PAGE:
The result is that more schools have been disciplining fewer students in order to achieve racial balance in suspension rates and stay out of trouble with the federal government. . .  In Oklahoma City, principals told teachers not to request a suspension “unless there was blood.”

The “blood” thing is a great quote, but if you are making generalizations about a nationwide policy, Oklahoma City is a very small n. Elsewhere in his article, Riley cites the report by the National Center for Education Statistics (here), a national survey, so that’s where I went for a broader view. The NCES asks teachers whether misbehavior is undermining their teaching.

(Click on a graph for a larger view.)

The graphs show no sharp changes after 2014. Misbehavior that interfered with teaching began to rise in 2007-2008 and continued to rise at about the same rate. Enforcement of school rules showed no change.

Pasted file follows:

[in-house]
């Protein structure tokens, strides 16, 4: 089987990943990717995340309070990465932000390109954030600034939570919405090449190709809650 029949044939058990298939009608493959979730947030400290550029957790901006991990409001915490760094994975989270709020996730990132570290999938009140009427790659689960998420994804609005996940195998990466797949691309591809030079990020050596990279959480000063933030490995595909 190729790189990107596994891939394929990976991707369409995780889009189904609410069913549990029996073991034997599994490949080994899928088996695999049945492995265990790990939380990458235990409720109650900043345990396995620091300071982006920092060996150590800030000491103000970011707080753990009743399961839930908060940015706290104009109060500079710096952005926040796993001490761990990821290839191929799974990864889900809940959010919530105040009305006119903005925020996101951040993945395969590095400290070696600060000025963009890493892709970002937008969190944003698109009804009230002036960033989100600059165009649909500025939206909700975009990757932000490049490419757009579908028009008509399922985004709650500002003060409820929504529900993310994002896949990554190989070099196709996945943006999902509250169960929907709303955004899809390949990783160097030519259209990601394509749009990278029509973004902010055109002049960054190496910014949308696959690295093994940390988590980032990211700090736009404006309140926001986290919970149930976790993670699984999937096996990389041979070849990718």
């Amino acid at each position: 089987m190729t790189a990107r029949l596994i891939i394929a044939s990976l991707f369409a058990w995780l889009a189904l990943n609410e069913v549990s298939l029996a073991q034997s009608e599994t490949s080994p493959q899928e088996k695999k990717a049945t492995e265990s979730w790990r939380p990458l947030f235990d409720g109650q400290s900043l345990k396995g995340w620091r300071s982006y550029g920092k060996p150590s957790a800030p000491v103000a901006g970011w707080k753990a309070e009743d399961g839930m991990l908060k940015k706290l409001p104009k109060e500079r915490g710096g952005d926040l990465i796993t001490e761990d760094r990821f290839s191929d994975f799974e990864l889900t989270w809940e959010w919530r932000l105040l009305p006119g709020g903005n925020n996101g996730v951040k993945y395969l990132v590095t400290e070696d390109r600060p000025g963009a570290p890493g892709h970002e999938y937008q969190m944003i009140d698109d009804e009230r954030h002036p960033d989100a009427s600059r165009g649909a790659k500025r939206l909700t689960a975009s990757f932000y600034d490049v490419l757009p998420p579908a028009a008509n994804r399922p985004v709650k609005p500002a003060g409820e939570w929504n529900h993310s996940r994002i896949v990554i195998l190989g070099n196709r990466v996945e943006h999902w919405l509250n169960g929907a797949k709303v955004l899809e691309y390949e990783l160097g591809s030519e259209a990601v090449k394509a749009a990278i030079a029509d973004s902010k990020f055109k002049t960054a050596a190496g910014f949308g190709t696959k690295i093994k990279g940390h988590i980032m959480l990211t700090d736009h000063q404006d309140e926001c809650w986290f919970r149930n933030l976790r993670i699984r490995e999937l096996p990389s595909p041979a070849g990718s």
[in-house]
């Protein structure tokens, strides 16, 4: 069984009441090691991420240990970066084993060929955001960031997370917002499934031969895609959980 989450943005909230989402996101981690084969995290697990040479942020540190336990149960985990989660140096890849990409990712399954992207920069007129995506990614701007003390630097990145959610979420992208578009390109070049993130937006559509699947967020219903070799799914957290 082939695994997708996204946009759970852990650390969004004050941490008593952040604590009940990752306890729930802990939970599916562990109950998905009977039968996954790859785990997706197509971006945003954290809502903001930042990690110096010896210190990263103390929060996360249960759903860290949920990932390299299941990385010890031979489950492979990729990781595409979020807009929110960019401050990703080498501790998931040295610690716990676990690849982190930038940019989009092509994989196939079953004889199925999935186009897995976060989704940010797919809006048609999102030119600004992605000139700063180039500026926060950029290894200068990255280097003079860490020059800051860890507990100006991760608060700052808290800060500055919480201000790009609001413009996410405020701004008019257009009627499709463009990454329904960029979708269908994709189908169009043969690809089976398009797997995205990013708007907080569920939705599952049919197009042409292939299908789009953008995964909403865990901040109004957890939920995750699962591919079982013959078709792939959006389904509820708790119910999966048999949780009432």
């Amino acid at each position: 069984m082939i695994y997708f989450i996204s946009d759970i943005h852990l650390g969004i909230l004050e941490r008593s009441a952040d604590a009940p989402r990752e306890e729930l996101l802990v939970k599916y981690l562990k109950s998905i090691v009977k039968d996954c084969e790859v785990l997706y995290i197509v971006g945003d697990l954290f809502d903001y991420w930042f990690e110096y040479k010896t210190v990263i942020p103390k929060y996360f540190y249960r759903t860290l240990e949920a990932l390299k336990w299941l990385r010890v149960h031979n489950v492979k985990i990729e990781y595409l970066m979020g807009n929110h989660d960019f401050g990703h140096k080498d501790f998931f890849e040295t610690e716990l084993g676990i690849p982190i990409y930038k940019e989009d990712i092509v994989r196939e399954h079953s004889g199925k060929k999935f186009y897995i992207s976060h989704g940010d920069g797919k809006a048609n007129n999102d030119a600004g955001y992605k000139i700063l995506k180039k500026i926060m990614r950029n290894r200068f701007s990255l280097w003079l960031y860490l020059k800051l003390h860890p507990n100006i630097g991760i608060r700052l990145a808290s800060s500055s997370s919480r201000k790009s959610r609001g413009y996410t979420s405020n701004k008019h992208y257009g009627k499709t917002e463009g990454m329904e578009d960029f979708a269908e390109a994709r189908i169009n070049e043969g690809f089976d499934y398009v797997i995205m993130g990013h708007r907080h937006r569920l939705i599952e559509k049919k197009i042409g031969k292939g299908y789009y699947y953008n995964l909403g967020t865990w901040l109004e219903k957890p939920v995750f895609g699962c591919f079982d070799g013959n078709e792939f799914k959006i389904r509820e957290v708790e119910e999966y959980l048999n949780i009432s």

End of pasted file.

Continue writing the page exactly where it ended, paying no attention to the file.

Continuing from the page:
What were the effects of this supposed pullback in punishment? More bad stuff. Here’s Riley again.

After school districts in Los Angeles and Chicago softened their policies to curb suspensions, teachers reported more disorder, and students reported feeling less safe. Following a similar move in Philadelphia, truancy increased and academic achievement fell. Schools in Wisconsin that followed the guidance also saw subsequent reductions in math and reading proficiency.

Riley gives us three cities and one state, each with its own negative outcomes. It’s possible that these outcomes are related — more students feel unsafe so they stay away from school, and achievement falls. But Riley doesn’t tell us whether Los Angeles students, with their lower feelings of safety, also scored worse on tests of achievement. Or whether in Wisconsin, where achievement scores dropped, students also felt less safe. He mentions “disorder” but not actual crime or even bullying. Nor does he tell us the magnitude of these changes.

Were these cities and outcomes representative, or were they merely a few unusually juicy cherries that Riley picked? To get the more general picture, I went back to the NCES survey.  Had 2014 brought in a new era of  fear?